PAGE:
The risk for cardiovascular disease in rheumatoid arthritis (RA) patients has been a concern for the last two decades; since research showed that this risk is increased compared to the general population. In 2009, the European League Against Rheumatism (EULAR) task force recommended screening, identification of CVD risk factors and CVD risk management in RA patients. Since then, substantial new insights in this field has been published, largely based on expert opinion. In the updated recommendations on cardiovascular risk management from the EULAR task force, three overarching principles and 10 recommendations were formulated. These recommendations, are meant to facilitate CVD risk management in daily clinical practice, ultimately leading to a decreased CVD burden in RA patients. We conducted the I-CaRe Project in Reade, Amsterdam, and Antonius Hospital, Sneek to investigate and optimize cardiovascular risk management. Over half of our patients (53%) were found to have a high cardiovascular risk. Furthermore, we identified (under) treatment of CV risk factors in these patients. In total, 69% had an indication to use cholesterol lowering or antihypertensive drugs. Of those, 42% received inadequate treatment and 40% received no treatment at all. Despite clear guidelines, both local (Dutch guideline) and international, like the EUAR guideline, and the active implementation of a screening program, we have to conclude that optimal CV risk management remains a major challenge in the RA population. Not only cardiovascular risk management, but also the prediction of cardiovascular risk itself remains a challenge in the RA population. It appears to make most sense to calculate cardiovascular risk during the period that RA patients are in a state of low or stable disease activity. This of course needs to be further investigated by studies using longer follow up. As stated in de EULAR recommendations, patients with RA not only suffer from a higher cardiovascular burden, but also demonstrate increased prevalence of other inflammatory autoimmune disorders. We demonstrated an increased prevalence proportion of type 1 diabetes, hypothyroidism, psoriasis and Crohn’s disease/ulcerative colitis in patients with inflammatory arthritis compared with controls. Moreover, patients with inflammatory arthritis more often had one or more concomitant autoimmune disorders. We confirmed once again the increased cardiovascular risk for patients with inflammatory arthritis, and found that this risk was further amplified in the presence of another coexistent autoimmune disorder. The amplification of cardiovascular disease risk in inflammatory arthritis patients with multiple autoimmune disorders warrants greater awareness for this phenomenon, and since autoimmune disorders often co-exist, the need for cardiovascular risk management in these patients is once again emphasized. In a study using data from a longstanding prospective cohort we investigated the effect of thyroid dysfunction on incident CVD compared to euthyroid RA patients. We found that patients with RA and subclinical hypothyroidism had an increased risk for new CVD. We demonstrated associations between RA disease activity and the biomarkers NT-proBNP and sRAGE in a cohort of very early arthritis patients that started anti-rheumatic treatment. During 6 months of treatment with anti-inflammatory medication, NT-proBNP decreased and sRAGE increased, independent of the type of medication used. In an observational cohort, we studied the effects of etanercept on lipid metabolism and other cardiovascular risk factors in patients with psoriatic arthritis. As coagulation and inflammation are closely linked, we investigated the changes in markers of coagulation in patients with AS starting the TNF-blocker golimumab.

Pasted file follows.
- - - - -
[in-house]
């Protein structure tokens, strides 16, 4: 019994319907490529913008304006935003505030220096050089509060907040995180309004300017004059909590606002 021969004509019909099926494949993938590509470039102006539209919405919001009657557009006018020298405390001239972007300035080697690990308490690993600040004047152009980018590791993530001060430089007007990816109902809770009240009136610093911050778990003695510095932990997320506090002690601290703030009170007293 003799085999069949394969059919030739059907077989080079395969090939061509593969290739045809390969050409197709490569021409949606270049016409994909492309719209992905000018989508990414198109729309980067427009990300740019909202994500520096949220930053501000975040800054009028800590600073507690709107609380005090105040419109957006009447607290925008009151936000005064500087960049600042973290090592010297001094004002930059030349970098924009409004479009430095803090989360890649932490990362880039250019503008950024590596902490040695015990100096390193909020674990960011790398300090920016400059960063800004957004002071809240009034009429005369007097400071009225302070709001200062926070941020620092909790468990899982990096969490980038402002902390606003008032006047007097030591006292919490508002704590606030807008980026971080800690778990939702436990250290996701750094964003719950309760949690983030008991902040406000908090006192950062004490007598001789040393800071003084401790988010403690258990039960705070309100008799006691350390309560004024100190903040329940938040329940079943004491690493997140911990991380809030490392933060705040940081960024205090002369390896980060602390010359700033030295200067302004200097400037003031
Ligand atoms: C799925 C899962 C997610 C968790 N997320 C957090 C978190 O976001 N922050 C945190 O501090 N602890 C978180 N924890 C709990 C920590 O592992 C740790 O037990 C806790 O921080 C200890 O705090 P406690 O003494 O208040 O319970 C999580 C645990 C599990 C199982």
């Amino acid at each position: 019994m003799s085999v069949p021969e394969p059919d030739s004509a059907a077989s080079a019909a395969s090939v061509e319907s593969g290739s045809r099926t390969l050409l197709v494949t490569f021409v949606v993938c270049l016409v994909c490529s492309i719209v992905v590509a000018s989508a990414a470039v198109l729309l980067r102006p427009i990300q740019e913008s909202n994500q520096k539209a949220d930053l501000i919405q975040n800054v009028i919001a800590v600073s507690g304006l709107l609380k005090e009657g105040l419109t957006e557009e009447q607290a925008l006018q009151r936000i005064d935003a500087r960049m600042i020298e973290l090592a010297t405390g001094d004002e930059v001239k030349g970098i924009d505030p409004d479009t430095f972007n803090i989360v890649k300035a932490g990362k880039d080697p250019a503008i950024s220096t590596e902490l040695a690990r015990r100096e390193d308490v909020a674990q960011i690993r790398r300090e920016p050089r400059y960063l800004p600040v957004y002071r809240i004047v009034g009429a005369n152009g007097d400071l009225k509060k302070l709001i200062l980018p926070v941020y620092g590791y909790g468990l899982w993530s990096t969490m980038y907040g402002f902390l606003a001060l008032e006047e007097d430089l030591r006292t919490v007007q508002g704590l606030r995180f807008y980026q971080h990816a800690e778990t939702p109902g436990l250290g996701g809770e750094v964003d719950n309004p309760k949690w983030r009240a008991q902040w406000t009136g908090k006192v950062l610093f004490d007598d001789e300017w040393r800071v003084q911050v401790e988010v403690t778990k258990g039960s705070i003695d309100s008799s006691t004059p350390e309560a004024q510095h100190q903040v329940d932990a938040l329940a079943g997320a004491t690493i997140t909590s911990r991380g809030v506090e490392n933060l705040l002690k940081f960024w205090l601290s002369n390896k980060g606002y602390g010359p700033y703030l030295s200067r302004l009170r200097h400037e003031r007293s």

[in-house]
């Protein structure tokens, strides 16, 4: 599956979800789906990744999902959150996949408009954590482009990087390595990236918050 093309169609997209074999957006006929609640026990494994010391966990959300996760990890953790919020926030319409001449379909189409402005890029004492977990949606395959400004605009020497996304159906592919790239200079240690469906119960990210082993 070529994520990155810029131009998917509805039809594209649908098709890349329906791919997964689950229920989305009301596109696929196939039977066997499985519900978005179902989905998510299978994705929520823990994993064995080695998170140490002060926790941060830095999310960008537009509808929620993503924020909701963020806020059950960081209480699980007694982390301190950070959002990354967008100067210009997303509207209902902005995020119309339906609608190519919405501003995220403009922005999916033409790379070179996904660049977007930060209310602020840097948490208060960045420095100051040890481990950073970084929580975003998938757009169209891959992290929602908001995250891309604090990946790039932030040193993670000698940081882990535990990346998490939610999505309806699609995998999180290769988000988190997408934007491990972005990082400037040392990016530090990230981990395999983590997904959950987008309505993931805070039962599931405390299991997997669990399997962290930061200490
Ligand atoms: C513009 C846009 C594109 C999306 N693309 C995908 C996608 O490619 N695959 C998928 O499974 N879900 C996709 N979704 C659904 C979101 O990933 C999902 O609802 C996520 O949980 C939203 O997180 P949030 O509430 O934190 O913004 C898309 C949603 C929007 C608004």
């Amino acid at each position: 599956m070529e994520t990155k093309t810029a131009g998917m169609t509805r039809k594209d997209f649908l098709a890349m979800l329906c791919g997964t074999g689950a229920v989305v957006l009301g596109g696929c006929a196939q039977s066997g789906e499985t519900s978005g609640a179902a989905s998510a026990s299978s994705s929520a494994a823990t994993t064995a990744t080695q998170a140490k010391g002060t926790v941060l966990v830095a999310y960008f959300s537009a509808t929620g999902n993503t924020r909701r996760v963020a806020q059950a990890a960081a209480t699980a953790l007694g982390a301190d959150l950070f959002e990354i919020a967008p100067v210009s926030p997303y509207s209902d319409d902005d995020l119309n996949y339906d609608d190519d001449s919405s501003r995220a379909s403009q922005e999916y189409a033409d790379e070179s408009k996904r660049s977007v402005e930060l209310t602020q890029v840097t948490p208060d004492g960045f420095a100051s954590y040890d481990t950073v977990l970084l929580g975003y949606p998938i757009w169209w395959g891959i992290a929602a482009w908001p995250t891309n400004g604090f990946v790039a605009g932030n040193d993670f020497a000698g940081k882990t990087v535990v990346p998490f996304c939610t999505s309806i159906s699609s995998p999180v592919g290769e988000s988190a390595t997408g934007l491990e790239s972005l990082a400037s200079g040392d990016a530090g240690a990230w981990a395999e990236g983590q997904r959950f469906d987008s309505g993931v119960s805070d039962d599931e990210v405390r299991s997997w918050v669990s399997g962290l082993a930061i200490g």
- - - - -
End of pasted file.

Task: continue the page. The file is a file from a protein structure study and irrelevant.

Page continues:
|Qualification||Doctor of Philosophy|
|Award date||18 Mar 2021|
|Publication status||Published - 19 Mar 2021|